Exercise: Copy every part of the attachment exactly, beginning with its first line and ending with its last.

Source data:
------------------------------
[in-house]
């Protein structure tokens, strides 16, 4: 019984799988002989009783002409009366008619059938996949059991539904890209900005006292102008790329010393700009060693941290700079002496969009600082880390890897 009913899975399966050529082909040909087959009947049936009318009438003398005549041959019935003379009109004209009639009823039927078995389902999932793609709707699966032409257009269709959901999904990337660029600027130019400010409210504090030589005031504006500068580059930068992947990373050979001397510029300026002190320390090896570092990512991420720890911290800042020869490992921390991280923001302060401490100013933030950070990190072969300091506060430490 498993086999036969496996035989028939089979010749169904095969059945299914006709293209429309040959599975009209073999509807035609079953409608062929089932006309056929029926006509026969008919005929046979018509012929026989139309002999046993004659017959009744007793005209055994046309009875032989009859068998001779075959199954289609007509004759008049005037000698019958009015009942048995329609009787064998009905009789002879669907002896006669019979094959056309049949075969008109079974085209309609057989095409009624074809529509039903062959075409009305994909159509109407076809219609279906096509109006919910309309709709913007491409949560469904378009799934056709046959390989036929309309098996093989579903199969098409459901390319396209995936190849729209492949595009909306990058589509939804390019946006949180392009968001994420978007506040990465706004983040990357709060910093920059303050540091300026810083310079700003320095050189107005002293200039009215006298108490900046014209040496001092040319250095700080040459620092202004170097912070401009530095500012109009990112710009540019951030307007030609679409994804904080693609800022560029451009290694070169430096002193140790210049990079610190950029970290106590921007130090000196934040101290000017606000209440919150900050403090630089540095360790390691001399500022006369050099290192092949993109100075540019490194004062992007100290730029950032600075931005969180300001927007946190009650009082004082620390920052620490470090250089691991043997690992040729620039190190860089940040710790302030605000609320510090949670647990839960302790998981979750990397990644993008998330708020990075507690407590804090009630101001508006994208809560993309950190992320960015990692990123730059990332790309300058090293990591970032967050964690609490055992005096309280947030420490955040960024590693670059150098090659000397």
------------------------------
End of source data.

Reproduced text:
[in-house]
């Protein structure tokens, strides 16, 4: 019984799988002989009783002409009366008619059938996949059991539904890209900005006292102008790329010393700009060693941290700079002496969009600082880390890897 009913899975399966050529082909040909087959009947049936009318009438003398005549041959019935003379009109004209009639009823039927078995389902999932793609709707699966032409257009269709959901999904990337660029600027130019400010409210504090030589005031504006500068580059930068992947990373050979001397510029300026002190320390090896570092990512991420720890911290800042020869490992921390991280923001302060401490100013933030950070990190072969300091506060430490 498993086999036969496996035989028939089979010749169904095969059945299914006709293209429309040959599975009209073999509807035609079953409608062929089932006309056929029926006509026969008919005929046979018509012929026989139309002999046993004659017959009744007793005209055994046309009875032989009859068998001779075959199954289609007509004759008049005037000698019958009015009942048995329609009787064998009905009789002879669907002896006669019979094959056309049949075969008109079974085209309609057989095409009624074809529509039903062959075409009305994909159509109407076809219609279906096509109006919910309309709709913007491409949560469904378009799934056709046959390989036929309309098996093989579903199969098409459901390319396209995936190849729209492949595009909306990058589509939804390019946006949180392009968001994420978007506040990465706004983040990357709060910093920059303050540091300026810083310079700003320095050189107005002293200039009215006298108490900046014209040496001092040319250095700080040459620092202004170097912070401009530095500012109009990112710009540019951030307007030609679409994804904080693609800022560029451009290694070169430096002193140790210049990079610190950029970290106590921007130090000196934040101290000017606000209440919150900050403090630089540095360790390691001399500022006369050099290192092949993109100075540019490194004062992007100290730029950032600075931005969180300001927007946190009650009082004082620390920052620490470090250089691991043997690992040729620039190190860089940040710790302030605000609320510090949670647990839960302790998981979750990397990644993008998330708020990075507690407590804090009630101001508006994208809560993309950190992320960015990692990123730059990332790309300058090293990591970032967050964690609490055992005096309280947030420490955040960024590693670059150098090659000397």